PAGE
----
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US-China Relations after Sept. 11: Time for a Change

The Sept. 11 terrorist attacks on the World Trade Center and the Pentagon resulting loss of thousands of innocent lives shocked and saddened all people with compassion. The event has broad implications for US foreign policy, international relations in general, and the development of Sino-US relations in particular. Although the actual impact will only be fully understood in years ahead, one can still discern some emergent features. Three of them warrant special attention for relations between the United States and China in the new counter-terrorism era.

First, the attacks will likely change US security strategy from one focused on potentially hostile countries armed with weapons of mass destruction and the missiles to deliver them to one targeting a more amorphous enemy: international terrorism. Prior to Sept. 11, many in the United States had nation-states in mind when they developed security strategies to meet security challenges. During the better part of the 1990s, they were concerned with Iraq and other so-called "rogue" states. Since the end of the 1990s, they have increasingly turned their attention to China.

The Sept. 11 attacks highlighted the fact that the real enemy is international terrorism and not any particular country. It also underscored the fact that missile defense (MD) is probably the least cost-effective way to attain security for the US. Although one still hears some influential Americans talking about MD's role as an anti-terrorist instrument, the system can only deal with the least likely form of terrorism - at best. The US is likely to conclude that it has neither the time nor the resources to invest in a very expensive program that only deals with one of the least likely security challenges to the US Should US policy lower the priority of missile defense in its overall strategy, it would have a positive impact on US-China relations. Chinese strategists worry that MD would nullify China's very limited deterrent capability while undermining international stability. China would have greater incentives to cooperate with Washington if the latter does not focus on missile defense.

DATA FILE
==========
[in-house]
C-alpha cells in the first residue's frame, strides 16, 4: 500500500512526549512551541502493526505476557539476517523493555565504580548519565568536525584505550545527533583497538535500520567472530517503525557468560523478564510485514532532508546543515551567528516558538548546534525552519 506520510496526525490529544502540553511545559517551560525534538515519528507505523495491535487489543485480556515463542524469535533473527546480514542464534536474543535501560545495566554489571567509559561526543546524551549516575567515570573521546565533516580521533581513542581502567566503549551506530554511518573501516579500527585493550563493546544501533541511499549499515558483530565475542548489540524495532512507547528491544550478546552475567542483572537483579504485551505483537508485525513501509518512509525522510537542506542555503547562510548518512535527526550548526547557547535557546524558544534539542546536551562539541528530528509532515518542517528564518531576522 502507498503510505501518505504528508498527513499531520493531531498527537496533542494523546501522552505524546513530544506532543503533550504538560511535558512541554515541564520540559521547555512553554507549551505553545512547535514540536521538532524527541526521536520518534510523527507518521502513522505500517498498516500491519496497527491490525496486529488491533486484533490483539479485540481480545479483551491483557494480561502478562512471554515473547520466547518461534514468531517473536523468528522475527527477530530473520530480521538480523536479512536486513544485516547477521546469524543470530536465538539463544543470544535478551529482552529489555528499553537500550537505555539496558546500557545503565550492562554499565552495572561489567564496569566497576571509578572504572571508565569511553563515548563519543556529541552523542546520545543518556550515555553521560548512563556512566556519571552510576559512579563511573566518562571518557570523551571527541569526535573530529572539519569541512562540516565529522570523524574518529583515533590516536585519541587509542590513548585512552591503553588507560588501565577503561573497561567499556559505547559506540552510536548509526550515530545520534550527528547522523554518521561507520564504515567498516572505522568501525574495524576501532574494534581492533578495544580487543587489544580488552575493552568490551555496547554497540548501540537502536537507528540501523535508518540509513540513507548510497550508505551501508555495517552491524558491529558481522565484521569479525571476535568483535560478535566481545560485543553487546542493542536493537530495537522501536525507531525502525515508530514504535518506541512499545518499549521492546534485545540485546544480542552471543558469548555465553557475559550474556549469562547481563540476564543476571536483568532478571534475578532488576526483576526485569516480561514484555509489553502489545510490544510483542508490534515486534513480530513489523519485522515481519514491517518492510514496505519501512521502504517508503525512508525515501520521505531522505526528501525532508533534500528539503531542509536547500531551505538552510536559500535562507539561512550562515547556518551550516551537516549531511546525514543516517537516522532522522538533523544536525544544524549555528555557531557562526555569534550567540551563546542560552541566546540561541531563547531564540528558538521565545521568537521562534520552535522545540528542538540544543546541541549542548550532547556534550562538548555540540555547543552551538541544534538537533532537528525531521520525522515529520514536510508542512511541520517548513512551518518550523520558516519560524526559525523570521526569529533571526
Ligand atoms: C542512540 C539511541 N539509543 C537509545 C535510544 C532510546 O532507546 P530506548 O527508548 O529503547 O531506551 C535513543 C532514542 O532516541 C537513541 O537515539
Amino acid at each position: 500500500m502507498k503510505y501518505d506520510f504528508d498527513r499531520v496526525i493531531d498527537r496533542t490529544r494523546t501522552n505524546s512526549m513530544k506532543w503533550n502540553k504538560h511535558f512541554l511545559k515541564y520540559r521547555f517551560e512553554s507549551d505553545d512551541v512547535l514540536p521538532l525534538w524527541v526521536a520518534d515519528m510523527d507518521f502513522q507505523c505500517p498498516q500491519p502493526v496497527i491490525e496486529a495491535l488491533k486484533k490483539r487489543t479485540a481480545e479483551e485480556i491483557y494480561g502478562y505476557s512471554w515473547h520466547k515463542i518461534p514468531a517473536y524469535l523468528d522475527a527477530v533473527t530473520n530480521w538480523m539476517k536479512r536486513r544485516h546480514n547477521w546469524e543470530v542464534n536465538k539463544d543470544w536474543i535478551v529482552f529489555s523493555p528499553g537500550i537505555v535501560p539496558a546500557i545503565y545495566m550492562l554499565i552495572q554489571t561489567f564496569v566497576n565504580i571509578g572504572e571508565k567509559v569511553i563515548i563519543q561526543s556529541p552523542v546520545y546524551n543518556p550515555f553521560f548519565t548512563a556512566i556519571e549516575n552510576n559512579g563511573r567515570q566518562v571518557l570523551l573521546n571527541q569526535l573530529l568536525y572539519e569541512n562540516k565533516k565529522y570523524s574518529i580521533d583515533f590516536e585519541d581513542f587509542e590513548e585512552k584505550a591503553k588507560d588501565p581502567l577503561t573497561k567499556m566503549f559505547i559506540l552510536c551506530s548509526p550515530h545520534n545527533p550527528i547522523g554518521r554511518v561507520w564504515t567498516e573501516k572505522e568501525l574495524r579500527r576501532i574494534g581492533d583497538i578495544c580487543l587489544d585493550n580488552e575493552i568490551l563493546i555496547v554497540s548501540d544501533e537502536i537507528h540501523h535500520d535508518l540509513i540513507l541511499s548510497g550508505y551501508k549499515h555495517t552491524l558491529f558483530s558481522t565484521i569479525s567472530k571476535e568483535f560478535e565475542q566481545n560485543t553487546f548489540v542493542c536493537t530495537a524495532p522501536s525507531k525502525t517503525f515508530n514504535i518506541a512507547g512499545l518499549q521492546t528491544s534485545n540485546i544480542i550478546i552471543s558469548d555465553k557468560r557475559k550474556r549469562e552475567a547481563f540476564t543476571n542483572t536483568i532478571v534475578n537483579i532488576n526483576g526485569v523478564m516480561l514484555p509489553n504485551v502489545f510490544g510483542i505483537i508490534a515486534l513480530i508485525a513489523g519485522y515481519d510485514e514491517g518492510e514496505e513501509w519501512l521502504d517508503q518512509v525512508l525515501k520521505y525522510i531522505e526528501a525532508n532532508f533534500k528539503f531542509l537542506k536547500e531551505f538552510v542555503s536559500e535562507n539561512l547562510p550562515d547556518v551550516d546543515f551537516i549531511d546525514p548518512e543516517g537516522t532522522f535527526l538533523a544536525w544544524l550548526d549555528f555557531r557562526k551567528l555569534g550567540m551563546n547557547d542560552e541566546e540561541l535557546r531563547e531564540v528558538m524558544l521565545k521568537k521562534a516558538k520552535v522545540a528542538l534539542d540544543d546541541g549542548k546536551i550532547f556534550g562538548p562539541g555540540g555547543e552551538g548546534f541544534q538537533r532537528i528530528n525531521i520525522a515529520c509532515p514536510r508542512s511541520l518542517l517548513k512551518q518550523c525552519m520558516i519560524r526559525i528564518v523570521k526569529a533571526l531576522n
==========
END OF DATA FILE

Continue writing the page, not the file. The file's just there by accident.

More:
Second, the attacks are likely to moderate Washington's foreign policy in a way that gives greater favor to multilateralism. Before Sept. 11, Washington was increasingly on the path of unilateralism as a means to address international and security issues. After Sept. 11, Washington has given more attention to international cooperation as its efforts to rally international support for the war against terrorism demonstrate. Terrorism is an international phenomenon and no country can fight it effectively without the help of other countries. More important, this multilateral effort over the long run will need to address the sources of terrorism: polarization of the world, religious and ethnic conflicts, inadequate international law enforcement cooperation, and weak international organizations. So long as these and other problems remain unresolved, terrorism will pose a security threat to the US and other countries. In developing multilateral coalitions to fight both the causes and symptoms of international terrorism, the US will find China a useful and cooperative partner.

Finally, in the aftermath of the attacks, we will see less focus on China as a strategic competitor or a potential enemy. The Sept. 11 attacks illustrated that the real threat to American freedom and way of life does not come from China but from international terrorism. Obviously, this threat is capable of changing American life - greater restrictions on freedoms, more inconveniences, and continued threats of terrorist attack - in a way no country in the world was capable of doing even if it had wanted to.

As long as Washington does not focus on Beijing as a potential enemy, it can examine US-China relations in a more objective way and reduce unnecessary confrontation. The same is true for China. Those persons in both countries who wish to see a confrontation between the US and China will be constrained from doing so. Moreover, given their shared interests in countering terrorism, Washington and Beijing are likely to be more pragmatic and cooperative in dealing with each other.

It goes without saying that the two countries will have many problems in the years ahead. They will continue to differ on what constitutes protection of human rights in China, the pace of democratization in China, the meaning of free and fair trade, the role of international organizations, and the resolution of differences across the Taiwan Strait. However, united by the common cause of anti-terrorism, the two countries are in a better position to find more constructive ways to deal with these problems than before.

Dedicated students of the United States understand that one of its greatest strengths is its ability to reflect on its vulnerabilities and weaknesses and constantly improve itself. It has done so time and time again, and became greater and stronger as a result. One has good reason to believe that Americans and their leaders will do so again. If so, we can hope the day will come when Washington and Beijing can celebrate victories against international terrorism while realizing a constructive and mutually beneficial relationship between these two great countries.

(by Jia Qingguo, professor & Associate Dean, School of International Studies, Peking University, is now a visiting fellow at the Center for Northeast Asian Policy Studies at The Brookings Institution.)

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